Humans are affected by the ‘Rock Star’ phenomenon. Crowds rush to see their favorite singers, actors, or bands. We secretly want to be the person up on stage. The person attracting all that attention, those accolades, and the adoring fans.
Very few of us live as hermits. Basic psychology says we all need validation by others.
Yet the mass validation that we readily give to celebrities is not only an important phenomenon – it relates to our desire to be great public speakers.
Evolutionary Psychology provides answers.
Much as we like to think of ourselves as highly developed beings, most of our behavior relates to displaying how strong we are from a reproductive point-of-view.
Public Performance of any type provides us with an excellent opportunity for what evolutionary psychology calls ‘genetic signaling’. When young children ‘play’ they often ‘show off’. This is not by chance. The purpose of play is to show off our genetic fitness. The implication is ‘look how strong I am – you’d better not mess with me’.
As humans develop into adults we don’t stop playing. The game simply becomes more serious with greater consequences. We call it ‘work’ or ‘art’ or ‘creativity’.
Many become extreme ‘show offs’ in the interest of building personal power as perceived by others.
Humans are particularly attuned to athletic, musical or verbal performance. Hence, the massive following of sporting heroes, musical stars, and yes – public speaking ‘stars’.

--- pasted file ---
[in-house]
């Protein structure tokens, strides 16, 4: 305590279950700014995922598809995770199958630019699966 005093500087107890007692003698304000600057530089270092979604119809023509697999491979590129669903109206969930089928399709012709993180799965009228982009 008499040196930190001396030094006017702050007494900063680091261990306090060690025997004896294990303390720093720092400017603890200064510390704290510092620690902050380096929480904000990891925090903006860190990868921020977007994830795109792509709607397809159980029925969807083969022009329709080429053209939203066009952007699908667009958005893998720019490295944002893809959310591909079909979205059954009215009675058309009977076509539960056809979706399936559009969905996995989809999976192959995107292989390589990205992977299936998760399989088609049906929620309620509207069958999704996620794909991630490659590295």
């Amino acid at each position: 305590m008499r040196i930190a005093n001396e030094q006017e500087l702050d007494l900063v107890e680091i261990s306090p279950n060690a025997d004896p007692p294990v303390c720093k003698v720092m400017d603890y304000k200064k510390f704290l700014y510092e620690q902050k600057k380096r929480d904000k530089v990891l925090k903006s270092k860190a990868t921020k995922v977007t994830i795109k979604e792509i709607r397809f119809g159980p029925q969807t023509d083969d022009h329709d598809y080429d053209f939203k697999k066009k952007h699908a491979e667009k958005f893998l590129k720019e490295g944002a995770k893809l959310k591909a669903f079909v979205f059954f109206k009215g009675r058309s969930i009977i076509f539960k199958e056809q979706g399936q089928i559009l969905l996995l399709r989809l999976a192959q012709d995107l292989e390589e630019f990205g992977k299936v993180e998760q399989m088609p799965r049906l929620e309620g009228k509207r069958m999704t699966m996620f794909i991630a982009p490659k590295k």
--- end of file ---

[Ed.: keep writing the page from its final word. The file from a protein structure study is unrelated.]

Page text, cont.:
Becoming the ‘Rock Star’ on stage is the ultimate validation of our power. “If all of those people like or validate me, I must be pretty fabulous!”
An excellent Public Performance feels good for the performer. The performer’s brain receives a satisfying dose of dopamine and the more we are given the chance to ‘show off’, the more dopamine we receive.
An excellent public performance also feels good for the audience but for different reasons. We feel wonderful when witnessing an exceptional performance. Why?
First, psychology tells us that humans imitate each other far more than any other species. It therefore follows that we are going to be keen to witness spectacular performance of any kind so that we might, in some way, copy it, thus becoming more impressive from a genetic ability perspective.
Second, if humans are socially linked to the performer, it follows that we feel stronger by association, and thus better able to produce stronger children. There are countless examples of crowds who dress like the performer and even attempt to imitate the performer’s behaviors such as The Harry Potter fan-base and attendees of Comicon.
Third, the more we immerse ourselves in adoring behavior towards the performer, the more we may earn their approval and, taken to the ultimate conclusion, earn the chance to mate with the performer and produce superior children.
This provides an explanation of the Rock Star phenomenon – the secret wish within all of us to become that ‘Rock Star’.
Public Speaking provides a fairly fast track to becoming a ‘Rock Star’. To stand in front of an audience and lead them mentally and emotionally wherever we want is a satisfying experience for the public speaker. In addition, receiving accolades for our speaking performance from the audience simply tells us that we are superior in our abilities since the rest of humanity would rather be dead than step in front of that audience.
Through it’s unique, industry-leading methods, The Lynda Spillane Organization creates ‘Rock Star’ public speakers. Contact us for more information about realizing the rock star in you.